- As a result, in the United States more than 70% of adults who develop hyperthyroidism are treated with radioactive iodine.
- More and more children over the age of 5 are also being safely treated with radioiodine.
- Your hyperthyroidism can be permanently cured by surgical removal of all or most of your thyroid gland.
- After your thyroid gland is removed, the source of your hyperthyroidism is gone and you will become hypothyroid.
- As with hypothyroidism that develops after radioiodine treatment, your thyroid hormone levels can be restored to normal by treatment once a day with a thyroid hormone supplement.
- No matter which of these three methods of treatment are used for your hyperthyroidism, your physician may prescribe a class of drugs known as beta-blockers that block the action of thyroid hormone on your body.
- They usually make you feel better within hours to days, even though they do not change the high levels of thyroid hormone in your blood.
- These drugs may be extremely helpful in slowing down your heart rate and reducing the symptoms of palpitations, shakes, and nervousness until one of the other forms of treatment has a chance to take effect.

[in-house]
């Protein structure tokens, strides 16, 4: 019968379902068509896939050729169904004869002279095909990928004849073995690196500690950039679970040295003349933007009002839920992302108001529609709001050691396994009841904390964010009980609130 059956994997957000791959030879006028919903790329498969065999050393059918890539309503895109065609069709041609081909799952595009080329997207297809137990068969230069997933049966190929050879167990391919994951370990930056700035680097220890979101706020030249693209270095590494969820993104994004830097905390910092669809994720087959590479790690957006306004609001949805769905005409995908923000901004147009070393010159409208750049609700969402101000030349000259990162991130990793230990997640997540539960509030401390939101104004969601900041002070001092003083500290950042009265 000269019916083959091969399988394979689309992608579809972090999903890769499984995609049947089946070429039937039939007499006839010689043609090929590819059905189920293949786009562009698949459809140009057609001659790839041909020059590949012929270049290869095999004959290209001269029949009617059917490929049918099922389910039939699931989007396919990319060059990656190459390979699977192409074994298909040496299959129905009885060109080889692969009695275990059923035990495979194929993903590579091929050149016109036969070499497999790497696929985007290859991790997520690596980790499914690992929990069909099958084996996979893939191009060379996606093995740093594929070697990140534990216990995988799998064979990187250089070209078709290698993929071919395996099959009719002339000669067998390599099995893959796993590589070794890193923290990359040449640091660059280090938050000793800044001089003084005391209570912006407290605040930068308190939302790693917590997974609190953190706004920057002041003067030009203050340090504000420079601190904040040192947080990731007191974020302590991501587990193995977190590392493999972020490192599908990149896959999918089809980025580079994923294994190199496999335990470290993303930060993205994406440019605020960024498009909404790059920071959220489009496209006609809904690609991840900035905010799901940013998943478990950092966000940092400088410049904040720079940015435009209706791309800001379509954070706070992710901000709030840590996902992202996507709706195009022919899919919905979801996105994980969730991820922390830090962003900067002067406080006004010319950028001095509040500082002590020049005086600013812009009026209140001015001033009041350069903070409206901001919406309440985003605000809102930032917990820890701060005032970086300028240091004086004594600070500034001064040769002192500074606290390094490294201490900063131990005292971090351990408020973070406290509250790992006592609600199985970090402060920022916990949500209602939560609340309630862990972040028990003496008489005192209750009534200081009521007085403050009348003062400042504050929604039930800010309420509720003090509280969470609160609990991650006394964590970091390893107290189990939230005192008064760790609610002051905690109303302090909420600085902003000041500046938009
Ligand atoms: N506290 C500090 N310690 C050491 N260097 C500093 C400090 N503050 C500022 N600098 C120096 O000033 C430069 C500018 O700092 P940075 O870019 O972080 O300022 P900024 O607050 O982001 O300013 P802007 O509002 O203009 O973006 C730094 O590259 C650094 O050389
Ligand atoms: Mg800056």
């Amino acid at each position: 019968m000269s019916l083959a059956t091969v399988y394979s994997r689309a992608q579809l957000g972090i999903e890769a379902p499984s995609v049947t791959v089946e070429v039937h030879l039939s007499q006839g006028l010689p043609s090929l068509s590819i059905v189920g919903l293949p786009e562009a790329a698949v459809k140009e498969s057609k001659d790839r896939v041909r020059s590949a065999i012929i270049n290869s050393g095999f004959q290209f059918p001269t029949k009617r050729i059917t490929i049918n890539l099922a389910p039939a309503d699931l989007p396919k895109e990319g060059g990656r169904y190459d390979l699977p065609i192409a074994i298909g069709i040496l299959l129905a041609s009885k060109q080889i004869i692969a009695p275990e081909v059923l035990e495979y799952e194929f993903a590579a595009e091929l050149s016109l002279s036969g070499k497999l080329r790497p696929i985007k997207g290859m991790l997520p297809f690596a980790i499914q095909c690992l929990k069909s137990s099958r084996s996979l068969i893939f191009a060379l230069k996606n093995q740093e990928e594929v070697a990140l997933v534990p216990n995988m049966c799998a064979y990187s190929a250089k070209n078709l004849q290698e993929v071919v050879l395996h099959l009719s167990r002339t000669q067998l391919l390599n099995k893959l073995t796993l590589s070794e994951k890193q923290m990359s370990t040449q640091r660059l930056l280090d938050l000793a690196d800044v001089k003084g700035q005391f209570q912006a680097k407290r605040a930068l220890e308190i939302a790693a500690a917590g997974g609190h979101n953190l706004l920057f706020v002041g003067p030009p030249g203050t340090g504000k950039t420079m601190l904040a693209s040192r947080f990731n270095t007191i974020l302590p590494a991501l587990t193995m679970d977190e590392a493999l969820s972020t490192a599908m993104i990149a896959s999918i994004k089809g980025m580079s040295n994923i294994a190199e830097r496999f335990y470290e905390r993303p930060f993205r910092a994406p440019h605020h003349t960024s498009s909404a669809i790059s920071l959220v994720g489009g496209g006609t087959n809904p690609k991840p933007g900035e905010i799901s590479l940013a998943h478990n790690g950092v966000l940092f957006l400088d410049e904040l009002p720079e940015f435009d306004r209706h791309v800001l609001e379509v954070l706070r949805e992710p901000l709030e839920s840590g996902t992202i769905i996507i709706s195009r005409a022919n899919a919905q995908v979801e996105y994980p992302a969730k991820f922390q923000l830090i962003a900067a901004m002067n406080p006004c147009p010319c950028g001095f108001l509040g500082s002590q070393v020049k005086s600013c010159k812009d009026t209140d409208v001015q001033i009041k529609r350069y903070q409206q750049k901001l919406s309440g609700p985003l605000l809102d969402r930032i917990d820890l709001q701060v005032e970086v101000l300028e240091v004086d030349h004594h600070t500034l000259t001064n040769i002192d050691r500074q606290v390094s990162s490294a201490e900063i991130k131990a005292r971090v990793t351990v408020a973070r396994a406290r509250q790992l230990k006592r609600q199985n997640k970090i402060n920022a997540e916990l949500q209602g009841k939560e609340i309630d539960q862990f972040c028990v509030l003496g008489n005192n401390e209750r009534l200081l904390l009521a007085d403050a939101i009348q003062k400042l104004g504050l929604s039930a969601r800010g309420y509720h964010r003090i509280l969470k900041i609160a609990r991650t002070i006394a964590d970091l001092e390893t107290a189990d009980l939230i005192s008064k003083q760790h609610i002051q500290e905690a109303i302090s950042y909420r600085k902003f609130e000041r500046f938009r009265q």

Because hyperthyroidism, especially Graves’ disease, may run in families, examinations of the members of your family may reveal other individuals with thyroid problems.
The term thyroid nodule refers to an abnormal growth of thyroid cells that forms a lump within the thyroid gland.
Although the vast majority of thyroid nodules are benign (noncancerous), a small proportion of thyroid nodules do contain thyroid cancer.
In order to diagnose and treat thyroid cancer at the earliest stage, most thyroid nodules need some type of evaluation.
- Noticing a lump in their neck while looking in a mirror, buttoning their collar, or fastening a necklace.
- Thyroid nodules may produce excess amounts of thyroid hormone causing hyperthyroidism (see Hyperthyroidism).
- However, most thyroid nodules, including those that cancerous, are actually non-functioning, meaning tests like TSH are normal.
- If a nodule is large enough to compress the windpipe or esophagus, it may cause difficulty with breathing, swallowing, or cause a “tickle in the throat”.